Kirkland v. Terminix, 2016 WL 3365815 (Del. Super. June 17, 2016)
The Superior Court affirms an IAB decision holding that the issue of whether a claimant’s work injuries had resolved was properly raised and addressed by the Board in the procedural context of a Petition for Review.
On April 29, 2013, Claimant, Shelina Kirkland, injured her low back and neck in a compensable industrial accident. Employer filed a Petition for Review on December 12, 2014, seeking to terminate Claimant’s ongoing receipt of temporary total disability benefits. Employer’s doctor, Dr. Kalamchi, was deposed prior to the hearing date, but claimant did not obtain expert testimony. On the date of the hearing, the parties stipulated that the termination petition was no longer opposed and that Claimant’s disability had ended. However, Employer wanted to proceed on the petition to determine the issue of whether Claimant’s injuries had entirely resolved based on Dr. Kalamchi’s testimony. Claimant argued that, pursuant to the Board’s rules, the issue was not properly before the Board and Employer was required to file a second Petition for Review to “terminate medical benefits.” The Board decided that the issue was properly before it, but continued the hearing 60 days to allow Claimant to depose a medical expert. Claimant did not obtain expert testimony and the Board granted Employer’s Petition following the rescheduled hearing, determining that the work-related injuries had resolved fully.
Before the Board and again on appeal, Claimant argued that the issue as to whether her injuries had resolved was not properly before the Board because (1) Board Rule 26 requires a separate petition to be filed, (2) Employer’s argument was not properly raised in the pretrial memorandum and (3) Claimant’s counsel did not have notice of the argument required by the Administrative Procedures Act. Claimant contended that she was harmed by the Board’s error because she would have questioned Dr. Kalamchi differently on cross-examination.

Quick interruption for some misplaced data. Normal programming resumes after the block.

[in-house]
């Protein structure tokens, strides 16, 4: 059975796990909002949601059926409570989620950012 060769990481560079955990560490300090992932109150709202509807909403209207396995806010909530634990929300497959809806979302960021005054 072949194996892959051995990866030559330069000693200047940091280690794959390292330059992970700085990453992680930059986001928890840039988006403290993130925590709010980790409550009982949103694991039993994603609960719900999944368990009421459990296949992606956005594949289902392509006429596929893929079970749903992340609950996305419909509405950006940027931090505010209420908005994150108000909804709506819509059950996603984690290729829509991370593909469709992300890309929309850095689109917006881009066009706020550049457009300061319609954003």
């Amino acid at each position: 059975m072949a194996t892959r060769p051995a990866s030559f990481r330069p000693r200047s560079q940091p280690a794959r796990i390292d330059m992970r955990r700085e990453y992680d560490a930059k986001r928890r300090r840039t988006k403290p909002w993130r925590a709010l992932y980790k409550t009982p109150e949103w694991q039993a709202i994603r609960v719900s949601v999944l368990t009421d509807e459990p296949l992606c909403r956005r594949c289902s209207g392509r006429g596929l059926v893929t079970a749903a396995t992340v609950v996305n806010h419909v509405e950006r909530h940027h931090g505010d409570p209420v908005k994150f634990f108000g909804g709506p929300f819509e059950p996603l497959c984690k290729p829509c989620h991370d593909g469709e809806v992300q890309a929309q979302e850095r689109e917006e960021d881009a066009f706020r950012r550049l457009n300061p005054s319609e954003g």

The Court deferred to the Board’s discretion to interpret its own rules and affirmed the decision. The Court reasoned that there was no violation of Board Rule 26 and that Employer provided sufficient notice of its argument because it contended that Claimant’s injuries were not causally related to the work accident on the pretrial memorandum. Even if the Board’s interpretation of the rules was erroneous, the sixty-day continuance to allow additional discovery remedied any prejudice to Claimant. She had an opportunity to re-depose Dr. Kalamchi or her own expert, but elected to rely on her own testimony. In effect, Claimant’s contention elevated form over substance and could not defeat a meritorious claim without some showing of harm on her part.